Elhanan Winchester.

The universal restoration. Exhibited in four dialogues between a minister and his friend ... chiefly designed fully to state, and fairly to answer the most common objections that are brought against it, from the Scriptures online

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Online LibraryElhanan WinchesterThe universal restoration. Exhibited in four dialogues between a minister and his friend ... chiefly designed fully to state, and fairly to answer the most common objections that are brought against it, from the Scriptures → online text (page 1 of 20)
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From the Critical Review, for September, 1788.

" Our Author, with great candor and extensive knowledge
of the subject, discusses the doctrine of eternal punish-
ments. He thinks that there will be a period when every
sinner will be restored to the Divine favor. This doctrine
is perfectly consistent with the benevolence of the Deity.
It is supported by many wise and good men ; nor is there
any reason to suppose that it will be perverted to serve the
purposes of vice and immorality. Mr. Winchester, in
his defence of it, shews much charity, much humanity, and
no little share of learning. The fifth Dialogue alone, which
relates to the design and tendency of puuishmentj might
furnish some little foundation for a difference of opinion;
but in a question so greatly above human attainment, the
mind would be lost in the inquiry, and not greatly benefit-
ted by the discussion. The question of the Universal Res-
toration, must be examined as Mr. Winchester has done,
by the word of God, as revealed at different times, and
particularly in the Gospel."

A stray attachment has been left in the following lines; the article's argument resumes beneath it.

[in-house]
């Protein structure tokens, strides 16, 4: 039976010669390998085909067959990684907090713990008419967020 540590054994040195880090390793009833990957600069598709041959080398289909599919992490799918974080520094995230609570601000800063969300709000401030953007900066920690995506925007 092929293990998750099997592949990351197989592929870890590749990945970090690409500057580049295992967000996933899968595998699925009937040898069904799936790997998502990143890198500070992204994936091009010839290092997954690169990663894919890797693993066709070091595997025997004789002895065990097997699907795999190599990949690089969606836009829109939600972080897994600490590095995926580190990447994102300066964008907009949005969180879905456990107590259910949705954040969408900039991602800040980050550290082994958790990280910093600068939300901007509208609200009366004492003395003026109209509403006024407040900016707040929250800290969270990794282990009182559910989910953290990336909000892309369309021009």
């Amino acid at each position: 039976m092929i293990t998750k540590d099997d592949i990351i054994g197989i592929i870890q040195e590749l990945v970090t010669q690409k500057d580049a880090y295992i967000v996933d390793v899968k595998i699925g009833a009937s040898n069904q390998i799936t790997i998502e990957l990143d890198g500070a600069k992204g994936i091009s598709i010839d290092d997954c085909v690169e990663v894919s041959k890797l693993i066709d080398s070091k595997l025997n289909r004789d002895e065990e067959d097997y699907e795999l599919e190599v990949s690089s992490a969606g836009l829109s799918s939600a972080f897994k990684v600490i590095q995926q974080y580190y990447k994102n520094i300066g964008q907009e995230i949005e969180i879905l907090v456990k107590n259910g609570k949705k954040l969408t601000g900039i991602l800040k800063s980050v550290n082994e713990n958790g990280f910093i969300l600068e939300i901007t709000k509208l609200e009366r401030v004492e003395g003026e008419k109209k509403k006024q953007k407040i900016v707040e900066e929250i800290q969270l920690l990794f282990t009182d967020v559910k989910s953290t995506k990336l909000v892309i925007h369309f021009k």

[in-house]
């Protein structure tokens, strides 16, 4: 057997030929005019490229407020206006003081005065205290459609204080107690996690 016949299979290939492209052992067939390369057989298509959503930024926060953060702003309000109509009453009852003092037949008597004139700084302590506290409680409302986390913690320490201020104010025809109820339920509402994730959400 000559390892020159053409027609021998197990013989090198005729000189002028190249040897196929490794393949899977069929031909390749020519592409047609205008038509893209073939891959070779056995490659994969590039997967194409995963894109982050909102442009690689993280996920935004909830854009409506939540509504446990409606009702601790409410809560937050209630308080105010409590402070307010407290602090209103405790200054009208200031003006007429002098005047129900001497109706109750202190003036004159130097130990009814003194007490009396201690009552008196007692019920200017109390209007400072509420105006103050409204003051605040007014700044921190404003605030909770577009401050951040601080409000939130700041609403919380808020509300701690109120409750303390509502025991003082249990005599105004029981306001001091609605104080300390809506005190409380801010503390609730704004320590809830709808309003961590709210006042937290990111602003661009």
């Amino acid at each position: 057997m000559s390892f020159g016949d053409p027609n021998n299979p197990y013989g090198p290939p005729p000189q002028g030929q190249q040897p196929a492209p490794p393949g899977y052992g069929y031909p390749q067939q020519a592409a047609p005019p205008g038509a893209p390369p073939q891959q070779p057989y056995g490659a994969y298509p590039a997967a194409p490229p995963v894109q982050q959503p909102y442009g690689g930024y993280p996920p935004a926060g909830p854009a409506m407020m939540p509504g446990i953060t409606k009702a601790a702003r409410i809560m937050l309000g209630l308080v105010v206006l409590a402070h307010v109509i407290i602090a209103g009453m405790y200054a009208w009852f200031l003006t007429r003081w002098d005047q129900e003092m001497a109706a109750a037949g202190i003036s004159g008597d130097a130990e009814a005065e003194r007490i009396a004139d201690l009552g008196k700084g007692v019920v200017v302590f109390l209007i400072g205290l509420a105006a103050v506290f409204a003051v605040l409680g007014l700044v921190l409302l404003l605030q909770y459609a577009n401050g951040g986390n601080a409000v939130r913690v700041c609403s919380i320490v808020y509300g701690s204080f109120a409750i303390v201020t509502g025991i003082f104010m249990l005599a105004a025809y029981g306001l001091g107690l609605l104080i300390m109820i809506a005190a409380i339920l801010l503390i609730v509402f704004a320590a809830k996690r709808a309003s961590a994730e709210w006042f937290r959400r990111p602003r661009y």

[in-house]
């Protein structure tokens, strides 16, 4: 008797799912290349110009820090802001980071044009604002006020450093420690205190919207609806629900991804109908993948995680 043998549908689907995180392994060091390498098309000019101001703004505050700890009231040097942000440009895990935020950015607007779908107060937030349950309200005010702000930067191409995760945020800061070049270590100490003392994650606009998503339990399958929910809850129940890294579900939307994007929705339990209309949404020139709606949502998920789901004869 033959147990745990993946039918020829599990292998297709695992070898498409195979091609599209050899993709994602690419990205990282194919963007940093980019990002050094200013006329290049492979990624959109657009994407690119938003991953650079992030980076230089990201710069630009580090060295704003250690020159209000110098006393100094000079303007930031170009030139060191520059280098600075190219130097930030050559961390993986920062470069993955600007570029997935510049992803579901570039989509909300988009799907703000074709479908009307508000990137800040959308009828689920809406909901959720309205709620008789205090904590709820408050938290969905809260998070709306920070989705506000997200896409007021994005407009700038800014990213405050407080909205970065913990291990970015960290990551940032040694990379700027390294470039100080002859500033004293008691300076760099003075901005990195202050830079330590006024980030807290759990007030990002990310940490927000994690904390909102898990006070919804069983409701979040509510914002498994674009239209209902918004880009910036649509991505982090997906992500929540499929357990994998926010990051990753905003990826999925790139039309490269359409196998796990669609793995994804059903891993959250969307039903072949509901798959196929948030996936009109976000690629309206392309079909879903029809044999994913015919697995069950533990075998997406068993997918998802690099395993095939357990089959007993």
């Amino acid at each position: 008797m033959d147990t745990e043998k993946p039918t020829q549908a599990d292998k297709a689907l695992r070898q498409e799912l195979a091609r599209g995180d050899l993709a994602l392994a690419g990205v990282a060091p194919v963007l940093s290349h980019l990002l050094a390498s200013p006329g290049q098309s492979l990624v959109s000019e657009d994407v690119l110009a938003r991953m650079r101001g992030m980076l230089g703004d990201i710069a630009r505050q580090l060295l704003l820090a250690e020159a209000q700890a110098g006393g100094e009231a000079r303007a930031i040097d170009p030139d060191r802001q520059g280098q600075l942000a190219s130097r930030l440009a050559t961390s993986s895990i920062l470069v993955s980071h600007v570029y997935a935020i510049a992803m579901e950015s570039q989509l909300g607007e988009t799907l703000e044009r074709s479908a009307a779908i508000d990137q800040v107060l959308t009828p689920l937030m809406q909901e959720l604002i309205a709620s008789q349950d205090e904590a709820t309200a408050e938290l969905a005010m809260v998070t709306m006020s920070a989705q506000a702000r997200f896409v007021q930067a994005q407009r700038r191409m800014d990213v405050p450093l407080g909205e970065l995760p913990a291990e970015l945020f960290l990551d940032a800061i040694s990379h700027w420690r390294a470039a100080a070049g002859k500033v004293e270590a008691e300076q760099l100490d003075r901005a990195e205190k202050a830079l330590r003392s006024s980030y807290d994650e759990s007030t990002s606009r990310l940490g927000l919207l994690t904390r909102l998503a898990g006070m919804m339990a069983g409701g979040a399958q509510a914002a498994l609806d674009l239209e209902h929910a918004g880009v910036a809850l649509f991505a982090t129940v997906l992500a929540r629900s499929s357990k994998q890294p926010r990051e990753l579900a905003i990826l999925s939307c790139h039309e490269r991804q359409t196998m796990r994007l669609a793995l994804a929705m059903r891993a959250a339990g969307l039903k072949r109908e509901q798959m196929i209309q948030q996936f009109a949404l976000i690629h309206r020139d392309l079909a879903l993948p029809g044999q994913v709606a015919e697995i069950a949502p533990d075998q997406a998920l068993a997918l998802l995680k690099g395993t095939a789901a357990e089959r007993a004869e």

N. B. A considerable part of the fifth Dialogue, being
printed in the Lectures on the Prophecies, is left out of ,
this edition, and the remaining part is enclosed in the A
fourth Dialogue. \' •' '

HOAjpl & At WOOD "i



As I now present my Friends and the Public
with a new edition of the Dialogues on the Uni-
versal Restoratig.v, which by many has been
long desired, perhaps it may be acceptable to
some for me to give a brief account how I came
tirst to the knowledge of this part of the counsel
of God, which I have not shunned freely to de-
clare, both by word and writing, as I have found
opportunity and necessity.

I think it was in the beginning of the year
1778, being in South-Carolina, upon the river
Pee Dee, where I was at that time minister,
I that I called to see a friend, who first put into
my hands that valuable book written by Paul
Siegvolky and which is called The Everlasting
Gospel, of which I have lately published a new
edition. I was desired to tell what it meant to
hold forth, as my friend could not tell by any
means what to make of it on account of the
singularity and strangeness of the sentiments
therein contained; although the language is
very plain and clear, and by no means dark,
mystical or obscure.

I opened the book as I was desired, and dip-
ping into it here and there, for a half an hour
perhaps, was very soon able to tell what the Au-
thor aimed at, viz. that there would be a final


end of sin and misery, and that all fallen crea-
tures would be restored by Jesus Christ to a
state of holiness and happiness, after such as
were rebellious had suffered in proportion to
their crimes. I had never seen any thing of the
sort before in all my life ; and I seemed struck
with several ideas that I glanced over, such
as the inconsistency and impossibility of both
good and evil always existing in the uni-
verse : and especially his observations upon
the word eternal or everlastings shewing that it
was used for v/hat never had a beginning, and
Would never have an end, as the being and per-
fections of God; and that it was also applied
to things which had a beginning, but should
never have an end, as the being and happiness
of the righteous ; and, that it was also frequent-
ly used to express things, times and seasons
which had both beginning and end; which he
therefore called periodical eternities, and gave a